Rotator cuff tears are a common problem. In fact, most Palmdale Physical Therapist will tell you that rotator cuff tears become a conventional finding as individuals get older.

Studies have shown that 30% of those under the age of 70 and 70% of those over age 80 have a rotator cuff tear. And these are people with no symptoms of shoulder pain.

Physical therapy is often suggested as one of the first treatments for a rotator cuff tear. Nonetheless, most Palmdale Physical Therapist will tell you that physical therapy doesn’t help the torn rotator cuff tendon heal. So why is this often used as the first treatment?

Understanding The Treatment of a Rotator Cuff Tear

Our Palmdale Physical Therapist say that the goal of treating a rotator cuff tear is not necessarily to heal the torn tendon. People can often achieve pain relief and improved strength by relieving inflammation and restoring shoulder joint mechanics.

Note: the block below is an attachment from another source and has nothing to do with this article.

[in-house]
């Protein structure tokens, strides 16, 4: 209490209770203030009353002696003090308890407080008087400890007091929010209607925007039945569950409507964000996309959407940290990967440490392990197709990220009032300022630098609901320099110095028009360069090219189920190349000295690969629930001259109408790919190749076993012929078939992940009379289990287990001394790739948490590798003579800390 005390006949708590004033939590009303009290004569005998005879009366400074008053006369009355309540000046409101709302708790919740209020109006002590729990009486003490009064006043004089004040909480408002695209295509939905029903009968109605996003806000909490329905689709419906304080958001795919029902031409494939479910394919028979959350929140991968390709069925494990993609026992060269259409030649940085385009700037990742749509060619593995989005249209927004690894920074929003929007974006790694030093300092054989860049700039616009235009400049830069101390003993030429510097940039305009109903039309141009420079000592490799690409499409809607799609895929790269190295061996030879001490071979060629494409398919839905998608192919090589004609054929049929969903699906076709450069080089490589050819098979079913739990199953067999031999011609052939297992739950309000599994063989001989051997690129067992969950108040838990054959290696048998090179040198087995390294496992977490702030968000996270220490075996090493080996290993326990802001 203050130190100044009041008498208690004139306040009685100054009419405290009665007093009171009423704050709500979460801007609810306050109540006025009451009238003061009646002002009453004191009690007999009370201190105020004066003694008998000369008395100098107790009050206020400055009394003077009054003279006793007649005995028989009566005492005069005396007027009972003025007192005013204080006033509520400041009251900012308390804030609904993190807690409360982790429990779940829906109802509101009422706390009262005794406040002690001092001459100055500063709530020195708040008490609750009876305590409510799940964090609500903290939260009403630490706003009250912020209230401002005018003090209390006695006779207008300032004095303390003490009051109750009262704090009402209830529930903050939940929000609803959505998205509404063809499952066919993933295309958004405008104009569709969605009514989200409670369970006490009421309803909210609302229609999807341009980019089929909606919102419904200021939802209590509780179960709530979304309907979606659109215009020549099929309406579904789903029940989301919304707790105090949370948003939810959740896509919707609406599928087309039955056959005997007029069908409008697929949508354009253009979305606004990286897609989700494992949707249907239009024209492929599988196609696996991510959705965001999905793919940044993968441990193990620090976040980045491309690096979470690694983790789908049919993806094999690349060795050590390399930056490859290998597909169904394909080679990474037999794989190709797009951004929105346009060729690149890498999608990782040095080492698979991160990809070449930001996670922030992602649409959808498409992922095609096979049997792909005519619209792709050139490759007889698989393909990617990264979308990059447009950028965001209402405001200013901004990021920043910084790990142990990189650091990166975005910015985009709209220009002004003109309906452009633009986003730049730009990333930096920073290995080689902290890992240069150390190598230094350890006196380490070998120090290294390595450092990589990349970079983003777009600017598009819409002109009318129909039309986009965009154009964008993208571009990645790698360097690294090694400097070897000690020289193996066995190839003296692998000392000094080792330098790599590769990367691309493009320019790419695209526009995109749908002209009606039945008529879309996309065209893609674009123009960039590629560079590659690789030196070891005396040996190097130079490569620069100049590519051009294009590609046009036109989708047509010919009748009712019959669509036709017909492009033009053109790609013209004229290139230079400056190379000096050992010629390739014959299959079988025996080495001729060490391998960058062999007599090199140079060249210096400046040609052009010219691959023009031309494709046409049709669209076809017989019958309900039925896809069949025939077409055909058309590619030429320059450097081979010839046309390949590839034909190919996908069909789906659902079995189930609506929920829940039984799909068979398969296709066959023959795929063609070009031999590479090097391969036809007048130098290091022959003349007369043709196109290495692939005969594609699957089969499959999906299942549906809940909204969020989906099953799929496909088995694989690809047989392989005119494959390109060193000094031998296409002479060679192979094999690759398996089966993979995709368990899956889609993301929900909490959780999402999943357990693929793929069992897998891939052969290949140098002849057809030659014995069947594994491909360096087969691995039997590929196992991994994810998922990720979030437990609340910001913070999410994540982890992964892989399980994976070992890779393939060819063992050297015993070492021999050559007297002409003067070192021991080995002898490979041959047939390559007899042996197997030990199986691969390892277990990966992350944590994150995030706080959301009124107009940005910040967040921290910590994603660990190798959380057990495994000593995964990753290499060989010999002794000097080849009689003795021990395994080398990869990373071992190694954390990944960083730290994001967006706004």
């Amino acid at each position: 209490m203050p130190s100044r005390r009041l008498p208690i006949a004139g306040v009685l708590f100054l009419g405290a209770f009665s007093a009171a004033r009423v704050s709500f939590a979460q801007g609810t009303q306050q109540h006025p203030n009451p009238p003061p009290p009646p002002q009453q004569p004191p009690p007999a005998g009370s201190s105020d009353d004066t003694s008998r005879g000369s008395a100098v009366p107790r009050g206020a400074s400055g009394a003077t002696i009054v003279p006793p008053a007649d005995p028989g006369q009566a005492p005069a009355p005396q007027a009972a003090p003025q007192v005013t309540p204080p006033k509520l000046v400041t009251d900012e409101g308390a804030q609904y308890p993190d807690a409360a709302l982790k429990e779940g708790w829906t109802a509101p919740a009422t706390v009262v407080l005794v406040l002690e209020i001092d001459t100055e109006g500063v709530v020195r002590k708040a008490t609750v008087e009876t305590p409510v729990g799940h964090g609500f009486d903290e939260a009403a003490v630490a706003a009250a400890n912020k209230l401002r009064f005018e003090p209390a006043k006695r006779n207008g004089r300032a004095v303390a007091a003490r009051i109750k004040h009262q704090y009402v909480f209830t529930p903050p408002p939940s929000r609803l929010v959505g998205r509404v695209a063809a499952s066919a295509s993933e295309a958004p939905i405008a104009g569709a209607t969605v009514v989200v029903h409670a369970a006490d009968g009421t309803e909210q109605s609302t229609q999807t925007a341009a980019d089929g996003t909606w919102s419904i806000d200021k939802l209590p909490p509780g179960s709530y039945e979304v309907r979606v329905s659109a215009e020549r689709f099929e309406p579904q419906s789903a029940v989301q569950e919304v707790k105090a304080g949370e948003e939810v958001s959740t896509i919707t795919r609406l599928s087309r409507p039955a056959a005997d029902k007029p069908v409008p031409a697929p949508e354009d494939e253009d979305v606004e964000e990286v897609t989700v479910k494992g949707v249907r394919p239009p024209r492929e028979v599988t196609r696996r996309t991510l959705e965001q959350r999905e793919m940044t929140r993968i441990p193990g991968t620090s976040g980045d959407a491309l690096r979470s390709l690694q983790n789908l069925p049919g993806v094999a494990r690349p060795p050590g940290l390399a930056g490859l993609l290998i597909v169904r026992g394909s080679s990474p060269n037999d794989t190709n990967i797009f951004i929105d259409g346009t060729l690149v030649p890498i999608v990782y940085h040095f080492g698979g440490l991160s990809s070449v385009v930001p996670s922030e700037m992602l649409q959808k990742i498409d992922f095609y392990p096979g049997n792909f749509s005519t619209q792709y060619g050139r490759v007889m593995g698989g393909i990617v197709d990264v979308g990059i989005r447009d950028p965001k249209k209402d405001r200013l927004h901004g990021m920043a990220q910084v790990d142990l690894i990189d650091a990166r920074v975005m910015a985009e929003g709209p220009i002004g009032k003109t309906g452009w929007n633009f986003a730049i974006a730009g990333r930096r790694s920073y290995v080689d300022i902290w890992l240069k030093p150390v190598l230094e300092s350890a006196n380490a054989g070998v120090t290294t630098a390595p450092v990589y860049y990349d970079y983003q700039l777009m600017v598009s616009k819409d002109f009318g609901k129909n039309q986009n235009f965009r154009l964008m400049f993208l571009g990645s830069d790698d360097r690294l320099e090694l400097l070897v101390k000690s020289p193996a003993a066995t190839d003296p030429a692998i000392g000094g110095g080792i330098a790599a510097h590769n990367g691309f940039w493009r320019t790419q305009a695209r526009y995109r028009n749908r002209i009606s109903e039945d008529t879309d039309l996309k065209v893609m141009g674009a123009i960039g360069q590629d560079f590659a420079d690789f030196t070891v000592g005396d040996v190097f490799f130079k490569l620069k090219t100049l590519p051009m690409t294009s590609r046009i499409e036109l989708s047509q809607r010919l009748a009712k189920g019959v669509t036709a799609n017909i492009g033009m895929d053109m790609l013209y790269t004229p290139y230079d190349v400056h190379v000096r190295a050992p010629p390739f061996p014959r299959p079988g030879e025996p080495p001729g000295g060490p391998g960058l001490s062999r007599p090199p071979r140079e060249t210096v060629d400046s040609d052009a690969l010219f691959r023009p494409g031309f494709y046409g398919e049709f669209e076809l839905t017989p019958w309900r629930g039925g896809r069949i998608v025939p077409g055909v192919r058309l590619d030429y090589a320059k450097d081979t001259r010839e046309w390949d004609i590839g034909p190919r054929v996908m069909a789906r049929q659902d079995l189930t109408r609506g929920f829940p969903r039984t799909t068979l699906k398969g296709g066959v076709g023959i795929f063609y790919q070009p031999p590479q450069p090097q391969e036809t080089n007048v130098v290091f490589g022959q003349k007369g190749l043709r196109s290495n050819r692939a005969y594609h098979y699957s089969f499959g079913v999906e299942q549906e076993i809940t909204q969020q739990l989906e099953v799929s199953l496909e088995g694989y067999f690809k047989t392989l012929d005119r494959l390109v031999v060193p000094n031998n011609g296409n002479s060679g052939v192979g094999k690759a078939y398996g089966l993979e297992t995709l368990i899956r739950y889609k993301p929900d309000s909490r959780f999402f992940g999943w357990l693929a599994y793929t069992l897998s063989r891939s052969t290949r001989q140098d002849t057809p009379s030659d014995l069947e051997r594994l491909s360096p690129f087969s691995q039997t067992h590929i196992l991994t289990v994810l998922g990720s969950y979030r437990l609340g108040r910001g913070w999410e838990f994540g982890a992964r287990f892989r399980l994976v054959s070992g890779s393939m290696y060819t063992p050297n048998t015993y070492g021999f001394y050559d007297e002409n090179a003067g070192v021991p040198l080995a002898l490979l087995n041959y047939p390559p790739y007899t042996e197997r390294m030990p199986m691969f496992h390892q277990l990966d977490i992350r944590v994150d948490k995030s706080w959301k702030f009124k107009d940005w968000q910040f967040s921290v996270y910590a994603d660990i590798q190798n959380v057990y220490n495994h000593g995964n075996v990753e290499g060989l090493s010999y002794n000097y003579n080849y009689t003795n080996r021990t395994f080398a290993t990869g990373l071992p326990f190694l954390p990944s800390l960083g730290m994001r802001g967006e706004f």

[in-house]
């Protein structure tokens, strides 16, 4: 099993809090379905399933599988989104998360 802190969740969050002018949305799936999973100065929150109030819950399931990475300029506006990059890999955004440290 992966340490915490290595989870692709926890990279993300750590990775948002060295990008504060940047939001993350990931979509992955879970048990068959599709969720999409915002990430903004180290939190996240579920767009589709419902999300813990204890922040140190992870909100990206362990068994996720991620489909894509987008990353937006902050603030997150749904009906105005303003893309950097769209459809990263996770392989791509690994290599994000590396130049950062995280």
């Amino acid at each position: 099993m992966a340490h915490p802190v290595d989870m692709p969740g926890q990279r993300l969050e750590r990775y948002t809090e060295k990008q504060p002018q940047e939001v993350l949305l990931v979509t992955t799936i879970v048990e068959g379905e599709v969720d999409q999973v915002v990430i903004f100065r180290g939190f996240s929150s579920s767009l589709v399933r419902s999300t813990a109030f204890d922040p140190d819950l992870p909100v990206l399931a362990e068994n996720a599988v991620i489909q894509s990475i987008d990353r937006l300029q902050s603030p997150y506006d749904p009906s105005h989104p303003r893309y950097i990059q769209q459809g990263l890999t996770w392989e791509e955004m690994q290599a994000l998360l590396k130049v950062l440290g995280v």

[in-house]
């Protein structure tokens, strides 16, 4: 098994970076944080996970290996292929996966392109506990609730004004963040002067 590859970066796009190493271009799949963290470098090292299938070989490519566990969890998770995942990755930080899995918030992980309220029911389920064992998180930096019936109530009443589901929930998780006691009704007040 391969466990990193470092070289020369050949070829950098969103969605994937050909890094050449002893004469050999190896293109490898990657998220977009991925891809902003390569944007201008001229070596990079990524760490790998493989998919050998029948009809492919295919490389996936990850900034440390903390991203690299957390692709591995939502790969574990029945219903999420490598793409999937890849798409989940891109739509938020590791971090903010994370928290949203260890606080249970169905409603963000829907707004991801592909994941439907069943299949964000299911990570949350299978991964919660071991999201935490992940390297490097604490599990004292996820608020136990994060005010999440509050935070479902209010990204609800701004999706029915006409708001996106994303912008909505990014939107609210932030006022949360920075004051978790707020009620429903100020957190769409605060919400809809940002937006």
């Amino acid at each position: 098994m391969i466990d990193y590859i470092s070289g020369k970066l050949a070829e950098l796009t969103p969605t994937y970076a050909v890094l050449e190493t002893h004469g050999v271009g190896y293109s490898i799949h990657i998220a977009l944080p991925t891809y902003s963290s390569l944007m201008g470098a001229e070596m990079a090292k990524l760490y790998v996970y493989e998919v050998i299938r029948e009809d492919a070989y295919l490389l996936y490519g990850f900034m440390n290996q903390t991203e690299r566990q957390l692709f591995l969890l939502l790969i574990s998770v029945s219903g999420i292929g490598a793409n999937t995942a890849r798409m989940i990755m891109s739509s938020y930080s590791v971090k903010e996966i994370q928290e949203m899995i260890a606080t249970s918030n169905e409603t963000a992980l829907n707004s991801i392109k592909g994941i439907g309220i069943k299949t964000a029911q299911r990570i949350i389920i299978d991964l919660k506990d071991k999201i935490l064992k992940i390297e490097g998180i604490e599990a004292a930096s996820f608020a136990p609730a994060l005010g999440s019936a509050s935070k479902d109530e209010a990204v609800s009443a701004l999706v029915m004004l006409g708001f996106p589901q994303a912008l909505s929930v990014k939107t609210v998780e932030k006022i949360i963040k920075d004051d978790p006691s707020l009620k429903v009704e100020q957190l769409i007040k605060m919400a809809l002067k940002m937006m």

This can be easily done with physical therapy and anti-inflammatory treatments, including medications, cortisone injections, and ice application.

How To Go About Physical Therapy

Ultimately, the goal of physical therapy is to help improve the function of the muscles which are around the shoulder. Most individuals, athletes, and weight-lifters included, only strengthen a few of the large muscles around the shoulder.

Physical therapy targets the smaller, but important muscles around the shoulder that are commonly neglected. By strengthening these muscles, therapy can help compensate for damaged tendons and improve the mechanics of the shoulder joint.

Our Palmdale Physical Therapist say it can be hard to grasp the concept that the rotator cuff tear does not necessarily need to close for the pain to be resolved. However, the truth is that the vast majority of patients who have a rotator cuff tear will not need surgical treatment.

Determining when surgery is necessary for a rotator cuff tear generally depends on a handful of factors, which you can easily talk about with your doctor.